A world without mosquito-borne diseases

Test-trials may prevent mosquitoes from spreading disease and prevent 1 million deaths each year.


3500 species of mosquitoes are known, but only females from a 100 species that draw blood from humans to develop their eggs carry parasites can cause human disease. Most commonly these diseases are malaria, dengue, yellow fever and more recently zika. Infecting A. aegypti with Wolbachia, a bacterium that does not infect mosquitoes naturally and cannot infect humans, could mean mosquitoes cannot pick up and transmit viruses easily. The bacteria are passed on through eggs, sustaining itself in environment and gives ongoing protection. Small tests near Cairns and in Vietnam and Indonesia showed 90% mosquitoes were affected in weeks and are now being tested on large-scale field trials.

Wolbachia is safe for humans, animals and the environment as it is already found in many insect species. Two independent risk assessments gave an overall risk rating of ‘negligible’ for the release of Wolbachia-infected mosquitoes. The eliminate dengue program is not trying to reduce the overall number of mosquitoes, but to reduce the ability to transmit disease, thus safeguarding its niche in the ecosystem. For large urban environment targeting has a very affordable cost of US$1 per person.  This method is now recommended by the WHO.

Currently, Vector control is a highly cost-effective way to prevent malaria at us$2.20 per person per year with insecticide-treated nets. Still, the WHO recommends testing new approaches for elimination, focusing on breeding sites and integrated approaches that tackle all life stages. Scientists claim that if the niche is replaced by another insect the ecological influence of elimination would not be bad, there would only be collateral damage.

Furthermore, the discovery of female attraction to body odour can help develop more competent repellents.

In order to save millions of lives; research has been done.  The method with the most social support, least risk, ecologically friendly, self-sustainable, cheap and least dangerous in terms of the unknown effects of spreading GM animals in the wild appears currently to be that of Wolbachia bacteria. This method should be deployed together with vector control in the form of better repellents and other forms of vector control to ensure the lowest amount of mosquito-borne diseases as possible without eliminating mosquitoes.




Bates, C. (2017). Would it be wrong to eliminate mosquitoes?. [online] BBC news. Available at: https://www.bbcswebdav/pid-2210579-dt-content-rid-4160502_1/courses/BIME080042016-7SV1SEM2/Would%20it%20be%20wrong%20to%20eradicate%20mosquitoes_%20-%20BBC%20News.pdf [Accessed 19 Mar. 2017].

Callaway, E. (2016). Rio fights Zika with biggest release yet of bacteria-infected mosquitoes. Nature, 539(7627), pp.17-18.

Doody, J., Soanes, R., Castellano, C., Rhind, D., Green, B., McHenry, C. and Clulow, S. (2015). Invasive toads shift predator–prey densities in animal communities by removing top predators. Ecology, 96(9), pp.2544-2554.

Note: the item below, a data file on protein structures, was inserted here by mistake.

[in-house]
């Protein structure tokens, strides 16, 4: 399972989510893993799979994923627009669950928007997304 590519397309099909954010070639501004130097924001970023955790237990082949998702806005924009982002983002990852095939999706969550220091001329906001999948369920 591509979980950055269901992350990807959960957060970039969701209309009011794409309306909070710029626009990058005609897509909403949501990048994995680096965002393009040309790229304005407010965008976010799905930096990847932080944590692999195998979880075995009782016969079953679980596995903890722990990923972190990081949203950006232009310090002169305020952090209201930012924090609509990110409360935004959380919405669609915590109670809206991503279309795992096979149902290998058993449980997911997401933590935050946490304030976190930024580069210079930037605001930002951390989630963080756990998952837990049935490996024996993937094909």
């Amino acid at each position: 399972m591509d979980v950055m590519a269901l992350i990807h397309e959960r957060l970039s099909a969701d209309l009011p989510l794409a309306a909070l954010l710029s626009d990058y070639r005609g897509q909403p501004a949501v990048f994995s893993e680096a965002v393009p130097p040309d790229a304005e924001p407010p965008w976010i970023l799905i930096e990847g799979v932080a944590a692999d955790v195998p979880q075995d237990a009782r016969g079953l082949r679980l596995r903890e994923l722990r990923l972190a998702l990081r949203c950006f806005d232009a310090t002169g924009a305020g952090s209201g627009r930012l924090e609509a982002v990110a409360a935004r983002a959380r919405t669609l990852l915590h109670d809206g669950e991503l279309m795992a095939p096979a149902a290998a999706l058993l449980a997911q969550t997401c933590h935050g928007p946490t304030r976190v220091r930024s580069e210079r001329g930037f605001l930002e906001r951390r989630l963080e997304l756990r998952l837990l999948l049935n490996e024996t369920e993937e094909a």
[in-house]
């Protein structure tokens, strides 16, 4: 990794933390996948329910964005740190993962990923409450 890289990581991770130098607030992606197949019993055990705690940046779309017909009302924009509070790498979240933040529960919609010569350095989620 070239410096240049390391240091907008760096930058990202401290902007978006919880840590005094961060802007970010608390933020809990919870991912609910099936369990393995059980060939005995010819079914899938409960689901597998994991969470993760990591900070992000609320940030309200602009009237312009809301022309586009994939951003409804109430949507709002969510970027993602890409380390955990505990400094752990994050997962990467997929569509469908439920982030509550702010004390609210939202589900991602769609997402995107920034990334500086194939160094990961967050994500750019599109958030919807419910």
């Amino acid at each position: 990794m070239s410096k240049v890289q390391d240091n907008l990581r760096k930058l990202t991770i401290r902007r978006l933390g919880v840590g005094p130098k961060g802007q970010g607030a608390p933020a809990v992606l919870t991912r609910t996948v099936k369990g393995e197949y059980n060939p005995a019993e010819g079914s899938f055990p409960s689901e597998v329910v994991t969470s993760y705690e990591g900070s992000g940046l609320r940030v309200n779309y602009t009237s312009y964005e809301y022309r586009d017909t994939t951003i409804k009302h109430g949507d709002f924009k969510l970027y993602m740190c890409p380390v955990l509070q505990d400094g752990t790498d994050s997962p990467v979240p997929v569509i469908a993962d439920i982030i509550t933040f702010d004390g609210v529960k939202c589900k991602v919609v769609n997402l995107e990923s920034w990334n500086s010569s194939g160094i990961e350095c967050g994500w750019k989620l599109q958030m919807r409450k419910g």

Edp program overview. (2017). 1st ed. eliminatedegue.com, pp.1-4.

Eliminatedengue.com. (2017). Wolbachia | Eliminate Dengue – A natural method to reduce the spread of dengue. [online] Available at: http://www.eliminatedengue.com/our-research/wolbachia#sthash.gF7fn1V7.dpuf [Accessed 19 Mar. 2017].

Fang, Janet. “A world without mosquitoes: eradicating any organism would have serious consequences for ecosystems–wouldn’t it? Not when it comes to mosquitoes.” Nature, vol. 466, no. 7305, 2010, p. 432+. Academic OneFile, Accessed 19 Mar. 2017

Jose Lopes, R. (2016). Why transgenic insects are still not ready for prime time. Nature news, 22 april 2016.

Ledford, H. and Callaway, E. (2015). ‘Gene drive’ mosquitoes engineered to fight malaria. Nature.

Oxitec. (2017). Our solution | Oxitec. [online] Available at: http://www.oxitec.com/our-solution/ [Accessed 19 Mar. 2017].

World Health Organization. (2017). Mosquito control: can it stop Zika at source?. [online] Available at: http://www.who.int/emergencies/zika-virus/articles/mosquito-control/en [Accessed 19 Mar. 2017].

World Health Organization. (2017). Control strategies. [online] Available at: http://www.who.int/denguecontrol/control_strategies/en [Accessed 19 Mar. 2017].

Pollack, A. (2017). New Weapon to Fight Zika: The Mosquito. [online] Nytimes.com. Available at: https://www.nytimes.com/2016/01/31/business/new-weapon-to-fight-zika-the-mosquito.html?_r=0 [Accessed 19 Mar. 2017].

Pyke, G. (2008). Plague Minnow or Mosquito Fish? A Review of the Biology and Impacts of Introduced Gambusia Species | Annual Review of Ecology, Evolution, and Systematics. [online] Annualreviews.org. Available at: http://annualreviews.org/doi/abs/10.1146/annurev.ecolsys.39.110707.173451 [Accessed 19 Mar. 2017].

White, M., Conteh, L., Cibulskis, R. and Ghani, A. (2011). Costs and cost-effectiveness of malaria control interventions – a systematic review. Malaria Journal, 10(1), p.337.

 World Wildlife Fund. (2017). Species List | Endangered, Vulnerable, and Threatened Animals | WWF. [online] Available at: https://www.worldwildlife.org/species/directory?direction=desc&sort=extinction_status [Accessed 19 Mar. 2017].

[Picture source, a mosquito on skin: http://www.skincareorg.com/mosquito-bites/get-rid-mosquito-bites-fast-home-remedies/ ]


Leave a Reply

Fill in your details below or click an icon to log in:

WordPress.com Logo

You are commenting using your WordPress.com account. Log Out /  Change )

Google+ photo

You are commenting using your Google+ account. Log Out /  Change )

Twitter picture

You are commenting using your Twitter account. Log Out /  Change )

Facebook photo

You are commenting using your Facebook account. Log Out /  Change )


Connecting to %s